The UN Convention on Contracts for the International Carriage of Goods Wholly or Partly by Sea, known as the Rotterdam Rules, adopted in December 2008, provides mandatory standards of liability for loss or damage arising from the international carriage of goods by sea and is intended to provide a modern successor to earlier international conventions in the field, namely the so-called Hague Rules 1924, the Hague-Visby Rules, 1968 and the Hamburg Rules 1978. In contrast to these conventions currently in force, however, the Rotterdam Rules also apply to multimodal transport involving an international sea-leg and deal with a range of issues not presently subject to mandatory international law.

The UNCTAD secretariat participated in the preparatory work that was carried out by the UNCITRAL Working Group III (Transport Law) as an observer and has, over the years, prepared a number of documents to provide technical legal analysis of the draft text for consideration by the Working Group; these include an article-by-article commentary (UNCTAD/SDTE/TLB/4) and comments on specific aspects of the draft text (UNCTAD/SDTE/TLB/2004/2) (also available, in all official UN Languages, on the UNCITRAL Working Group III website as documents A/CN.9/WG.III/WP.21/Add.1; A/CN.9/WG.III/WP.41; and A/CN.9/WG.III/WP.46).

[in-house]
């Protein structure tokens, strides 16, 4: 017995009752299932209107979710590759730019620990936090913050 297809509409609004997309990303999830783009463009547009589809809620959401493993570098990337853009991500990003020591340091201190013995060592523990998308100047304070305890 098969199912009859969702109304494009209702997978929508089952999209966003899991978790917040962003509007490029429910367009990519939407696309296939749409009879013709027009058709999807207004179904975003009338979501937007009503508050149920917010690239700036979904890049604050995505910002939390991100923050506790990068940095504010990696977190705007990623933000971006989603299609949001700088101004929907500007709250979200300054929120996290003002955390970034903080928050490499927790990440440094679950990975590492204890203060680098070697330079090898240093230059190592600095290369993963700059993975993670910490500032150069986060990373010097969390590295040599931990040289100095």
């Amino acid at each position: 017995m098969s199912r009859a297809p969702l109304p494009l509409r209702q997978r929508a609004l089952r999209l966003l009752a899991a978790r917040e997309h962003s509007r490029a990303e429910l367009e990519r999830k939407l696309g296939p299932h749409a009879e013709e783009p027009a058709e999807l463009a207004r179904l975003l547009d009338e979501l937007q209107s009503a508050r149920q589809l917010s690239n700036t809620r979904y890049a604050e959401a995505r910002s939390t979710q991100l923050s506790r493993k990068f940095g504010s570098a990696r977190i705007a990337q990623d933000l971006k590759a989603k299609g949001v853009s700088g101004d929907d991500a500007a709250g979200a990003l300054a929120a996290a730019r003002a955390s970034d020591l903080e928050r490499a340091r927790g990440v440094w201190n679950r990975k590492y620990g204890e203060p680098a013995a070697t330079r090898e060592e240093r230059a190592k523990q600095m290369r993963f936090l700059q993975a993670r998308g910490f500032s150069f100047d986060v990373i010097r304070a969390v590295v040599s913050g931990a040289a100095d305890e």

Following the adoption of the new Convention in December 2008, in order to assist governments, in particular in developing countries, in their assessment of the merits of ratification, an analytical overview of key features of the Rotterdam Rules was published as part of the Review of Maritime Transport 2009, with a brief update in the Review of Maritime Transport 2010.

For the official text and status information of the Rotterdam Rules, see the dedicated pages of the UNCITRAL website: